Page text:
Resources for corporate-startup collaboration

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1| When to work with startups, when to do something else

Applying your workout principles to succeed at corporate innovation
Do you go to the gym? Many of us do. And whether it’s to train for a marathon, or to get beach-body ready, we all have a reason for going. The practice itself is part of a bigger objective. But of course, our objectives are not all the same. Which means that our practices need not all be the same.

2| Biggest drivers of success

  1. Strategic alignment: corporate assets to work with, and engaged sponsors (both financial & operational)
  2. Deep due diligence: focus on competent, credible, corporate-ready startups that have validated problems, validated solutions, validated business models and that are ready to scale
  3. Smart pilot structuring: short, structured, experiment-led pilots that use the lean startup methodology of prioritizing and validating the biggest risks

Have a look at slides 13-15 in the deck embedded below for discussion on this point.

3| Type of startups you want to work with

  • Competent
  • Credible
  • Corporate-ready

Have a look at slides 22-26 in this deck for some discussion on this point.

4| What good startups want from you

The key is to create commercially interesting opportunities for growth-stage startups. Once you have done strong diligence, for the most innovative and most appropriate startups, you will need to run your own ‘sales-process’ - ie. to convince them as to why they should work with you.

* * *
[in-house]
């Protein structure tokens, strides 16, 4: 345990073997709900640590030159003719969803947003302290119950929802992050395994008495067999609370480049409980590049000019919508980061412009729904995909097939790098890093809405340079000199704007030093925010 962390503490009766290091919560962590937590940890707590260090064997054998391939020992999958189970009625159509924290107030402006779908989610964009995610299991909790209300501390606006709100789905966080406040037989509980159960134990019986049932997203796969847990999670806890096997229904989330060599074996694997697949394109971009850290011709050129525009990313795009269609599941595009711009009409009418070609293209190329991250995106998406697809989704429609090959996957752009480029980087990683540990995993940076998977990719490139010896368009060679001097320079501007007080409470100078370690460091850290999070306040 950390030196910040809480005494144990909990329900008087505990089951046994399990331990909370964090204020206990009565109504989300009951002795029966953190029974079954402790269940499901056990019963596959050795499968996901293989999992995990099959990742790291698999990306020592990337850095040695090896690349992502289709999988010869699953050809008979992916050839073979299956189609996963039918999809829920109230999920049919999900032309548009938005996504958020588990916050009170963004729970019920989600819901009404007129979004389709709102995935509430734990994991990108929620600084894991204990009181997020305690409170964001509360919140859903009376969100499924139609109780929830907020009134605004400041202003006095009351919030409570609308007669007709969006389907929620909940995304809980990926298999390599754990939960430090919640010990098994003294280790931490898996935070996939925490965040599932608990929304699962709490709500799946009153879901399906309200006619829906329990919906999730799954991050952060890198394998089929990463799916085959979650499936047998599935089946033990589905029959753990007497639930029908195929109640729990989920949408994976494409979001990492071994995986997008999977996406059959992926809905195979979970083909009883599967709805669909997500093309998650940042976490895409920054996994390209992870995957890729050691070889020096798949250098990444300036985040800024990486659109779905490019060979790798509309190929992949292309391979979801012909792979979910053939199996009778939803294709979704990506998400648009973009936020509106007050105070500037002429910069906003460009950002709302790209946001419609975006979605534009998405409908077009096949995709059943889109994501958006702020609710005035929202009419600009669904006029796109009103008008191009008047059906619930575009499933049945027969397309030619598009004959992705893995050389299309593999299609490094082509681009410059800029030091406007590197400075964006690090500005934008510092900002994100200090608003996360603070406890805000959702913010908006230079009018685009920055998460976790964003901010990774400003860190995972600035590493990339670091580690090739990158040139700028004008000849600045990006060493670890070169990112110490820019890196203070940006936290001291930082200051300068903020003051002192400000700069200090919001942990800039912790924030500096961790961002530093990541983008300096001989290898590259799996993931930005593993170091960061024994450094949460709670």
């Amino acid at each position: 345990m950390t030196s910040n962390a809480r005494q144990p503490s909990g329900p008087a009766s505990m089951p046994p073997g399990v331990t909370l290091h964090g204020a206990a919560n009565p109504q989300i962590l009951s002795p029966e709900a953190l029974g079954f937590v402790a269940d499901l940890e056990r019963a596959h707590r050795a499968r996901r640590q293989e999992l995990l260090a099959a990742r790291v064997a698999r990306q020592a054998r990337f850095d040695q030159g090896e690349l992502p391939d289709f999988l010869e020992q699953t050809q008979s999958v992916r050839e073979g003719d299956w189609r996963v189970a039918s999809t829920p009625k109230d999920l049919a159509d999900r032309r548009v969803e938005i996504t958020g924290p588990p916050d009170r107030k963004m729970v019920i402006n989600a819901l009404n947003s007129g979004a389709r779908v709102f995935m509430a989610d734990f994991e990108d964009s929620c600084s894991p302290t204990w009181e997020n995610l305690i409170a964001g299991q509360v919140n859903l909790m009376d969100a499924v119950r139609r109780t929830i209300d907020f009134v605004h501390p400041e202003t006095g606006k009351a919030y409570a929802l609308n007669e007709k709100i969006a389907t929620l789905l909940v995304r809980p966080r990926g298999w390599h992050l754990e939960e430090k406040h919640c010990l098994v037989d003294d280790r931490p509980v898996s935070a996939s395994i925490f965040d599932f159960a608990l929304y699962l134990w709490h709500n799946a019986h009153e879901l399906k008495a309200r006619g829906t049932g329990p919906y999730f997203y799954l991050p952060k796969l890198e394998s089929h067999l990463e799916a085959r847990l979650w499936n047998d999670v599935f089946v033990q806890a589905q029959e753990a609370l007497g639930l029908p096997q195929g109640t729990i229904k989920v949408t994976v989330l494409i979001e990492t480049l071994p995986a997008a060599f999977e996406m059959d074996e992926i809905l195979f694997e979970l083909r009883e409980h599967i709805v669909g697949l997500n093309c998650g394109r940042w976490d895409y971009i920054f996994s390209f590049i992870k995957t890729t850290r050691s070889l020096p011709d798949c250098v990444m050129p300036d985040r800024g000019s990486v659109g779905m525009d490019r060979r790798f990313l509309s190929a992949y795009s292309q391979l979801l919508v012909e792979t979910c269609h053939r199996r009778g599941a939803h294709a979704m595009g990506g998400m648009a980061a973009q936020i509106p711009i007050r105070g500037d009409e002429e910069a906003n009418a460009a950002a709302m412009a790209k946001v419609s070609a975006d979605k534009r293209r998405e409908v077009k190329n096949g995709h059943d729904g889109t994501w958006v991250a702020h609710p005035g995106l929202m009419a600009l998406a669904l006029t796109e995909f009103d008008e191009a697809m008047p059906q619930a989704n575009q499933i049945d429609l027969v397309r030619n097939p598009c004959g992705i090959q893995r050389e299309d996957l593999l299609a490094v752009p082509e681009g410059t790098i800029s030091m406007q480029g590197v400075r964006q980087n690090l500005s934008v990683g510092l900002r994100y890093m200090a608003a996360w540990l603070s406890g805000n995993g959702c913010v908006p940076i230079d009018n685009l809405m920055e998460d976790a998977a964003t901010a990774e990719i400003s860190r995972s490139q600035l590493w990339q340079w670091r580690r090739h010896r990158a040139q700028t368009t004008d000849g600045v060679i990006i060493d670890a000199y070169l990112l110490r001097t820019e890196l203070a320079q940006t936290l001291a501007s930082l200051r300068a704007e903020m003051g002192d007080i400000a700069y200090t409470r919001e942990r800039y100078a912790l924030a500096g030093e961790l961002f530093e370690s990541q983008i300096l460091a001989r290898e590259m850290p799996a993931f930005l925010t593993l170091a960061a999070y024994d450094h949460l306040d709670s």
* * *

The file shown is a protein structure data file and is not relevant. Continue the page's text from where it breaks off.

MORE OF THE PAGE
Here is a good primer on what startups want from their corporate collaborators.

What startups want from their corporate partners
If you are a corporate seeking commercial impact through your collaborationswith startups, you will need to work with startups that are sufficiently matureand ready to be able to deliver value and grow with you at scale. Unfortunately, that counts out early stage startups - those with limitedpro…

Also see this slide:

5| Things to avoid

See this link for 9 lessons learned from designing & executing 100+ corporate-startup engagement programmes.

See this article about what type of startups to avoid.

Corporate-Startup Engagement: taking a pass on the perennial POC posse
Run this experiment: post a generic job on LinkedIn, and watch the multitude applications flow in. The huge majority of applicants will likely be way off point. And it’s a great analogy for ill-conceived startup contests, given the market for startups desperate for a chance with a corporate brand.

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